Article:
Meeting News

TRANSIENT: Timing of revascularization does not impact outcomes in transient STEMI

PARIS — In patients with transient STEMI, defined as those who present with STEMI but have their ST-segment elevation and symptoms completely resolve before revascularization, immediate revascularization led to similar outcomes as delayed revascularization, according to data from the TRANSIENT trial.

According to the study background, as many as 24% of patients with ACS have transient STEMI.

“Current guidelines do not contain recommendations regarding the optimal strategy in patients with transient ST-elevation,” Niels van Royen, MD, PhD, professor of interventional cardiology at Amsterdam Cardiovascular Sciences, Amsterdam University Medical Center, told Healio. “So far, only non-randomized retrospective observations have been reported. TRANSIENT was the first randomized trial to address this topic.”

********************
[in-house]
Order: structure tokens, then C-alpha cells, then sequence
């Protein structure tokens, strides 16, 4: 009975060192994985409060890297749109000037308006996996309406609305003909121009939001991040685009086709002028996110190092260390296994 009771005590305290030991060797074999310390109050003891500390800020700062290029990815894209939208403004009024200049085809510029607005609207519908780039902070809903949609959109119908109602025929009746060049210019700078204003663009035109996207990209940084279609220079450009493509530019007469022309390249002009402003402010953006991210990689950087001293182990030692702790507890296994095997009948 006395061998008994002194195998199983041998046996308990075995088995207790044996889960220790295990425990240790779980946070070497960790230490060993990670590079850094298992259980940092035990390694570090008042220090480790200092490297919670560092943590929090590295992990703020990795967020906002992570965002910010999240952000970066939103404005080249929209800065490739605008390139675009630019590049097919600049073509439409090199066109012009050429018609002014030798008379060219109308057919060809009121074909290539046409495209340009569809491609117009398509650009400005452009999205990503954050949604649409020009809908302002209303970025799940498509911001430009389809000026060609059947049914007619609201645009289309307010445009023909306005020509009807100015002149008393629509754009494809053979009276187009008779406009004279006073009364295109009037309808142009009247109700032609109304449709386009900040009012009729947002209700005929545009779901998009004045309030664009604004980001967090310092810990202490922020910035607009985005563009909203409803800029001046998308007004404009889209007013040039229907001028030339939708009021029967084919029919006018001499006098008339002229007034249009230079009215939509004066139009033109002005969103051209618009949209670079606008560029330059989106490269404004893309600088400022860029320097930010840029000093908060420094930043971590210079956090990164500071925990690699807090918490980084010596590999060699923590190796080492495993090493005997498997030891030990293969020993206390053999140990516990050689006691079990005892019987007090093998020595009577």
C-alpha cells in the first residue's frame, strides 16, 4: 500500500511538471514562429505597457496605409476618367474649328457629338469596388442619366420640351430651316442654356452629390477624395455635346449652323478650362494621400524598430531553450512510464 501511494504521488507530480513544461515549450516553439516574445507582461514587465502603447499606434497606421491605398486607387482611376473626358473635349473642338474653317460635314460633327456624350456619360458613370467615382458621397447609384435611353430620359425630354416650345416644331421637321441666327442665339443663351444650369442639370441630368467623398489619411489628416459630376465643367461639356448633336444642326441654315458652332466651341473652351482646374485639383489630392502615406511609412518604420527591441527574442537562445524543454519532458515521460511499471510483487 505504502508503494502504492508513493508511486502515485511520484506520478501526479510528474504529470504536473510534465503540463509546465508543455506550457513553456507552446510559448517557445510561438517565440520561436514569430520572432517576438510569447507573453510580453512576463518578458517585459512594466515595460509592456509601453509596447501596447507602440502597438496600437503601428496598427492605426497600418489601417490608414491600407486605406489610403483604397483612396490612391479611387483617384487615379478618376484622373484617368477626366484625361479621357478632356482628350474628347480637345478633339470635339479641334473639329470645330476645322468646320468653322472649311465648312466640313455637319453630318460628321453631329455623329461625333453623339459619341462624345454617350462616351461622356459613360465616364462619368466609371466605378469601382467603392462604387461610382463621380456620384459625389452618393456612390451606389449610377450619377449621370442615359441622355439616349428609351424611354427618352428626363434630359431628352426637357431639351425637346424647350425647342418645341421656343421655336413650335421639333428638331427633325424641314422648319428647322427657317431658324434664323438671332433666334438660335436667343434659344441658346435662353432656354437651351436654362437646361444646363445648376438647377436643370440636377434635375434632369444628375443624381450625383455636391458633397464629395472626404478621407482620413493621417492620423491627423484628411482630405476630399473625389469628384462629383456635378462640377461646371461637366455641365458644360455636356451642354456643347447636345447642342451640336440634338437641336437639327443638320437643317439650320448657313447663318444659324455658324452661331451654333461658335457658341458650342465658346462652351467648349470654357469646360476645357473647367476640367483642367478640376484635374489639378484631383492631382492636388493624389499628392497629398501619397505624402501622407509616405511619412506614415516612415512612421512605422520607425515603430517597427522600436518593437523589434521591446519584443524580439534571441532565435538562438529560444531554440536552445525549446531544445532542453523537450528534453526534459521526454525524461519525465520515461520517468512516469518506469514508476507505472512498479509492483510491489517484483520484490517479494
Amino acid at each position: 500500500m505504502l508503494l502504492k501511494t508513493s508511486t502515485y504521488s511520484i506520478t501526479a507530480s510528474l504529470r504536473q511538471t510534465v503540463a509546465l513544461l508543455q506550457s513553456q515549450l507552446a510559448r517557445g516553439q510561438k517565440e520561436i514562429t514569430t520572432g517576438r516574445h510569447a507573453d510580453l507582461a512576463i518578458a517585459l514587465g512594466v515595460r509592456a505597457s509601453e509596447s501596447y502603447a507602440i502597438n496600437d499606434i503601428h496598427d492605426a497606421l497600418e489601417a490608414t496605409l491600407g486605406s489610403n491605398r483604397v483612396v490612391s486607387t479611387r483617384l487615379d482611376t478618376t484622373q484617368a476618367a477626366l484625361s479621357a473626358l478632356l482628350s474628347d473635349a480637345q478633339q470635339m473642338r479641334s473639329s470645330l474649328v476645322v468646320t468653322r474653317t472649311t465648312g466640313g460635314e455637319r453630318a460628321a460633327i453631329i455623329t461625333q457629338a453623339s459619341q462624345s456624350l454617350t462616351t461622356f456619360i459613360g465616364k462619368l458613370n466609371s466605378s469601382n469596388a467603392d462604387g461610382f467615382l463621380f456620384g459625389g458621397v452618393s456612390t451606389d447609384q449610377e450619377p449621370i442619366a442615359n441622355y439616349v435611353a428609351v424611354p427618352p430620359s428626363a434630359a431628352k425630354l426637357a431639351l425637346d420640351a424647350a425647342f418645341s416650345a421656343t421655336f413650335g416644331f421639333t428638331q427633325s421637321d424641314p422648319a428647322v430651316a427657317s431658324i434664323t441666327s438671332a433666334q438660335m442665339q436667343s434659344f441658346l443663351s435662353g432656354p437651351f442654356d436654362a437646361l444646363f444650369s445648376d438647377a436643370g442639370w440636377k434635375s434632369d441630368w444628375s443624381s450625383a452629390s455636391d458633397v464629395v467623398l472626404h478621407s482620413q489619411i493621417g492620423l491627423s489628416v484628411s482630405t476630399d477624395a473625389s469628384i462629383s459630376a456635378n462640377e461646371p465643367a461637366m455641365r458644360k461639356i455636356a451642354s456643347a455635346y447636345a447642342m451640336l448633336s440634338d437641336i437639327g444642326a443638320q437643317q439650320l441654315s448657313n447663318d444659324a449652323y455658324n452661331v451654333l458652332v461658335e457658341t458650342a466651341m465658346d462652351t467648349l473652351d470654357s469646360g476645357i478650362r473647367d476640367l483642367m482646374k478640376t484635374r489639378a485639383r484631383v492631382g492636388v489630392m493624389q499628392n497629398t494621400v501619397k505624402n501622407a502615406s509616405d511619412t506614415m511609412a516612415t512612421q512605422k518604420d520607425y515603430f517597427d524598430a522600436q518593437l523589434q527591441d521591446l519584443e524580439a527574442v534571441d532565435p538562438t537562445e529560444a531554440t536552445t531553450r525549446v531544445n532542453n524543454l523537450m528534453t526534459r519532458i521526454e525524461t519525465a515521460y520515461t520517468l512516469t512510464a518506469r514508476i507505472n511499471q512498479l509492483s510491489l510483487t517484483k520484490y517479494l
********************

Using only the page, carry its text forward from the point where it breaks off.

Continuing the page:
The researchers randomly assigned 142 patients with transient STEMI to immediate or delayed revascularization to determine a difference in infarct size and clinical outcomes. The immediate group had revascularization at a mean of 0.4 hours, while the delayed group had revascularization at 22.7 hours. The results were presented at the European Society of Cardiology Congress and simultaneously published in JACC: Cardiovascular Interventions.

All patients underwent cardiac MRI at 4 days and 4 months to assess infarct size and myocardial function, and had clinical follow-up at 4 months and 1 year.

The final infarct size as a percentage of the left ventricle was extremely small at 0.4% in both groups (P = .79), Gladys N. Janssens, MD, from the department of cardiology at Amsterdam Cardiovascular Sciences, Amsterdam University Medical Center, and colleagues found.

LV function was not affected in both groups (delayed, 59.3%; immediate, 59.9%; P = .63), according to the researchers.